Lawson: It is really hard. Apis are kinda like webapps when it comes to scaling. REST helps a lot from this perspective. Multi tenancy issues gets amplified when you have an API business.

Twilio apparently deploys 20 times a day. Aws really helps with deployment because you can bring brand new environments that look exactly like prod and then tear it down when things aren’t needed.

When it comes to api’s, we write the documentation first and show our customers first before actually implementing the API. Then iterate iterate iterate on the development.

Jeff asks: Make it easier to make vpc up and running.

Next up: Valentino with adroll (realtime bidding)

Untitled

There’s a data collection pipe which gets like 20 tb of data everyday.

Latency is king: Typically latency is like 50ms and 100ms. This is still a lot for us. I wish we had more transparency when it comes to latency inside aws and otherwise…

Why dynamo db? Didn’t find something simple at the time, and it was nice to be able to scale something without having to worry about it. We had 0 ops people at the time to work on scaling at the time.

Read write rates: 80k reads per second (not consistent), 40k writes per second.

Why erlang? You’re a python god.
I started working on Python with the twisted framework. But I realized that Python didn’t fit our use case well; the twisted system worked just as well but it would be complicated to manage it and needed a bit of hacks..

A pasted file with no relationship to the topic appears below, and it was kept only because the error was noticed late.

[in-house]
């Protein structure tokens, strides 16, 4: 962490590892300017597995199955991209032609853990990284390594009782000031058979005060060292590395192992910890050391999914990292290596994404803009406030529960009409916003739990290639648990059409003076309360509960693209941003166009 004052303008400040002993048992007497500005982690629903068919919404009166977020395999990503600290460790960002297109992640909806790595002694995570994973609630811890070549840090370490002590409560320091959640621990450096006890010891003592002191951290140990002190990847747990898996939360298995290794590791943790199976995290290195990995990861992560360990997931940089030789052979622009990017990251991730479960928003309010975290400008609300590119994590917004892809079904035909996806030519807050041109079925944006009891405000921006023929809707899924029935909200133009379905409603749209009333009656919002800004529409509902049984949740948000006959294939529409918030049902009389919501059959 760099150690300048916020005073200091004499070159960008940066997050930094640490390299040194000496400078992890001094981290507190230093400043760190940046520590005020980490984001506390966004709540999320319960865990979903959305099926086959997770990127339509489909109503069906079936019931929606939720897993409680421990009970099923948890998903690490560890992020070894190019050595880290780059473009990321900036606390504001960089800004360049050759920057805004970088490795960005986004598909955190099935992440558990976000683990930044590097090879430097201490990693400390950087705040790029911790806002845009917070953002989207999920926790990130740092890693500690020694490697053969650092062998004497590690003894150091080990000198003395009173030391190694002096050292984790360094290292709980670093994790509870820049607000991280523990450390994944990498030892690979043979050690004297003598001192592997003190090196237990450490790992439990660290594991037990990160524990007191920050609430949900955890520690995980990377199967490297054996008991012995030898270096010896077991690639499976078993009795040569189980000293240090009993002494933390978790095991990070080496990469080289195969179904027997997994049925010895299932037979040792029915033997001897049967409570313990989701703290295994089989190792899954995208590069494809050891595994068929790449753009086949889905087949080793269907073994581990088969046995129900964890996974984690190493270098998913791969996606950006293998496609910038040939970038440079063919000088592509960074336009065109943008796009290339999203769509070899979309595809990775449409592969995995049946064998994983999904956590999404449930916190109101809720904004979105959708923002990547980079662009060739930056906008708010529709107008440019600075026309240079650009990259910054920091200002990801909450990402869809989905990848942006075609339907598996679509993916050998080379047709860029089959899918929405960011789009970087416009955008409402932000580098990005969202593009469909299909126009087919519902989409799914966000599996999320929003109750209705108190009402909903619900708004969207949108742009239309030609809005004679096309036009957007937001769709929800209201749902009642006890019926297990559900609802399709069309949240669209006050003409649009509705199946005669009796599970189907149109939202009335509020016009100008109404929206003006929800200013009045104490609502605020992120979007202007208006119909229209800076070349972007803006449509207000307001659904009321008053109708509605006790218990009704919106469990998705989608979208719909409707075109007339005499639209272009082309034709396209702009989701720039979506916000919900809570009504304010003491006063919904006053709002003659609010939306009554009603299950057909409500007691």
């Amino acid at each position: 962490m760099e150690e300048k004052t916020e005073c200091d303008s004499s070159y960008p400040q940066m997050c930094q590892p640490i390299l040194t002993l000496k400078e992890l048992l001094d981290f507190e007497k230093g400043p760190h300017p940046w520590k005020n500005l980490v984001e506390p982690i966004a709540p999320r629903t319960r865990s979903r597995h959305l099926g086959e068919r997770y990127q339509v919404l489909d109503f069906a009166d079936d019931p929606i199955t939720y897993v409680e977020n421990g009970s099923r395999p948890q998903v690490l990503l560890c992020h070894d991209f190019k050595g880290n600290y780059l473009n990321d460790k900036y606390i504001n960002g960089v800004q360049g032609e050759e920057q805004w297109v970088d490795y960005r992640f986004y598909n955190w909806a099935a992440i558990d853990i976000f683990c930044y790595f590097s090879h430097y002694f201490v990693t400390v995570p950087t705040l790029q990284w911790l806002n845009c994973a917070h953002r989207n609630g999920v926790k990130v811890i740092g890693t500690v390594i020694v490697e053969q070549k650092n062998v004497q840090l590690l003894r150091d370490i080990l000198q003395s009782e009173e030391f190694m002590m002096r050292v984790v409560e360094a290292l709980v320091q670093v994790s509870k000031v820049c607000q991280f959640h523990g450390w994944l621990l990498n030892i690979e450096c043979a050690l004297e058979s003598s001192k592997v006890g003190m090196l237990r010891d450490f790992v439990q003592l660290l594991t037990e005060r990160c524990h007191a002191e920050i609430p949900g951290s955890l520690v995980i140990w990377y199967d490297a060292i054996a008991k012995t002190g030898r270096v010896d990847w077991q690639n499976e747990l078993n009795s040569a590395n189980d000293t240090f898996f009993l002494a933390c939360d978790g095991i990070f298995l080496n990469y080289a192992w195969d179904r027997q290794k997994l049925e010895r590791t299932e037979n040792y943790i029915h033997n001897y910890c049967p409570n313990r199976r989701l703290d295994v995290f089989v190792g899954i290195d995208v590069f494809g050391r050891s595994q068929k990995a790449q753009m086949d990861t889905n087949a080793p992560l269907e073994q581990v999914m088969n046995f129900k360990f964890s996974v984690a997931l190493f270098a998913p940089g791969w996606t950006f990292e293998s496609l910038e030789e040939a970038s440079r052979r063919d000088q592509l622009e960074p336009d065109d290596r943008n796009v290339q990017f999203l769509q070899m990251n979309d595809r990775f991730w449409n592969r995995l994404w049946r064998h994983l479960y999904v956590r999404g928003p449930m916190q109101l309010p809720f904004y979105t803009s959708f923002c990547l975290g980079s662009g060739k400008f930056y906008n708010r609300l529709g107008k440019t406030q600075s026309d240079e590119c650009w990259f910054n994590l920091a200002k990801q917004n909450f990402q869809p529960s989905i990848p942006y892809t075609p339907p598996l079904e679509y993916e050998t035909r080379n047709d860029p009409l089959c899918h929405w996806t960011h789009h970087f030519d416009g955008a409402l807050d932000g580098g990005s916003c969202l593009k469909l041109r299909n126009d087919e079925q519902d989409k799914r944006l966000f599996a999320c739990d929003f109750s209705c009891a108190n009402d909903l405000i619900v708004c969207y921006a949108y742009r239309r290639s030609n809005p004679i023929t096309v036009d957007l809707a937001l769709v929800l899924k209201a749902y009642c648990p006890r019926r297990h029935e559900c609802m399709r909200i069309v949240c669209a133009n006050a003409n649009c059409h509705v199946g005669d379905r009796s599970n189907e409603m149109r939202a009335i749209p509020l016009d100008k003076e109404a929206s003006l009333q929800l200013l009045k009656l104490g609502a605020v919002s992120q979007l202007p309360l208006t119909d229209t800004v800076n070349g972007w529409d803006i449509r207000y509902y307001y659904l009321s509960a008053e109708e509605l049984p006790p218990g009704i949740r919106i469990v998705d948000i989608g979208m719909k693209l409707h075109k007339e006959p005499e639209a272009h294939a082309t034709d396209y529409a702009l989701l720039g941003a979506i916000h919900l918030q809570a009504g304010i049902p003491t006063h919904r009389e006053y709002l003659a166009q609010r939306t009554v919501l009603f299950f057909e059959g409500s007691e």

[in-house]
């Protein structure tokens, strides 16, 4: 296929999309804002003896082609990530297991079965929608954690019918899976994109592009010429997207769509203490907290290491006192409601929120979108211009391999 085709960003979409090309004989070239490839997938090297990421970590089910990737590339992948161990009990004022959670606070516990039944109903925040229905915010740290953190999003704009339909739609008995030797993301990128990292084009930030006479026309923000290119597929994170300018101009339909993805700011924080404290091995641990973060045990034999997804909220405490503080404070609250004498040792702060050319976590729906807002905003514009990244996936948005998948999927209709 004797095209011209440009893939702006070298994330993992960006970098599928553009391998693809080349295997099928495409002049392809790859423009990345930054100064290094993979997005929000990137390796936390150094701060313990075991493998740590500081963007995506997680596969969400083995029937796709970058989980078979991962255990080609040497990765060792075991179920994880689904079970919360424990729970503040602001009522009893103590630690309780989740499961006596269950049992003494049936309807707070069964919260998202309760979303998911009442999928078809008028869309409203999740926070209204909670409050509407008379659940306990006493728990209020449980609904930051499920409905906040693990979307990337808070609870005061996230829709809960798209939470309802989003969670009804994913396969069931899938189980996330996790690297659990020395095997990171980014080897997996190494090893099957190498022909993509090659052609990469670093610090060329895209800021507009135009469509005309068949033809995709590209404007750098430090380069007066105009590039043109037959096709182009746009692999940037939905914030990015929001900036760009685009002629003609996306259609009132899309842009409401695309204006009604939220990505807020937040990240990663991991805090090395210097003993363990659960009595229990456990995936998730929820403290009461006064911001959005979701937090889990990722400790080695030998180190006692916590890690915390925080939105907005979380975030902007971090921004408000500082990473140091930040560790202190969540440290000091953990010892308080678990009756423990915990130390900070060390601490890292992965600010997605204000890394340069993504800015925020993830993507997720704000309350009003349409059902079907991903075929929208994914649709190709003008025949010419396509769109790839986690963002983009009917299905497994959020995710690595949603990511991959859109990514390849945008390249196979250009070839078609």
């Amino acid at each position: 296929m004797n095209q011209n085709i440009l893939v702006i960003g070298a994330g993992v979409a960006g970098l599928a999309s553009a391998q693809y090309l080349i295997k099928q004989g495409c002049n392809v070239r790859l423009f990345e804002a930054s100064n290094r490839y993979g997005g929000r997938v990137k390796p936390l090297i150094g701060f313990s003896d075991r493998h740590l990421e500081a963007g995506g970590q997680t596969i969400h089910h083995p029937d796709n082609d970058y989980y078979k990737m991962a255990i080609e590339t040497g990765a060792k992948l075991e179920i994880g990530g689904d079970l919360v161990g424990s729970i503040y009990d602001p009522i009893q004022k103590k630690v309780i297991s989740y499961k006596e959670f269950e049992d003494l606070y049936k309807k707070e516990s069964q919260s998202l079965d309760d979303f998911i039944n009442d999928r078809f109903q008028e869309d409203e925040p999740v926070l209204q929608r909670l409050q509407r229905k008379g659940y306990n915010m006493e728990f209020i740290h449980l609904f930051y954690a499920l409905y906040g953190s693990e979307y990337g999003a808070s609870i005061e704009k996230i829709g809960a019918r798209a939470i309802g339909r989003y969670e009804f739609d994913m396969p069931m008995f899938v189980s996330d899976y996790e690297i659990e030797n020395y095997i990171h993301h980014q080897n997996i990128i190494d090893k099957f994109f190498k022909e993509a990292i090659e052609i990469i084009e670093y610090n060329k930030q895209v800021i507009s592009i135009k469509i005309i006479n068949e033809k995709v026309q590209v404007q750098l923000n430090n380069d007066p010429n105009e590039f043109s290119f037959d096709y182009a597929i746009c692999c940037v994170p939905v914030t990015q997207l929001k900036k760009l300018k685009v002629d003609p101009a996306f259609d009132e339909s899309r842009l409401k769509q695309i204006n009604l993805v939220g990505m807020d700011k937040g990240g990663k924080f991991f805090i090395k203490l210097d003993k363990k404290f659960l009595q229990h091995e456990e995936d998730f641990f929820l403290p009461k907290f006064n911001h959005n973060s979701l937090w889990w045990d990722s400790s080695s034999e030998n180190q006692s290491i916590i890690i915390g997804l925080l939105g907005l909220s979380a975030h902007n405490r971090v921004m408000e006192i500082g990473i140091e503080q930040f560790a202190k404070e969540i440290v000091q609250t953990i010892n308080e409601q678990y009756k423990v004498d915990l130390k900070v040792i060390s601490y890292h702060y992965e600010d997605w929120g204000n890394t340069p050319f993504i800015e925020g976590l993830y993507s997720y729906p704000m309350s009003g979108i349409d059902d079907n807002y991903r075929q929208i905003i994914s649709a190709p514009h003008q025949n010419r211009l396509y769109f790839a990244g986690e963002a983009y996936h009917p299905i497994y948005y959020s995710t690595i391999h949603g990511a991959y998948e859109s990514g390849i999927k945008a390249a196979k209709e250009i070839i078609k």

Today it would be hard to pick between erlang and go….

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ReInvent 2013: Day 2 Keynote

I didn’t cover the day 1 keynote, but fortunately it can be found here. The day 2 keynote was a lot more technical and interesting though. Here are my notes from it:

First, we began by talking about how aws plans its projects.

Lots of updates every year!

Before any project is started, and teams are in the brainstorming phase. A few key things are always done.

  • Meeting minutes
  • FAQ
  • Figure out the ux
  • Before any code is written

“2 Pizza Teams”: Small autonomous teams that had roadmap ownership with decoupled lauch schedules.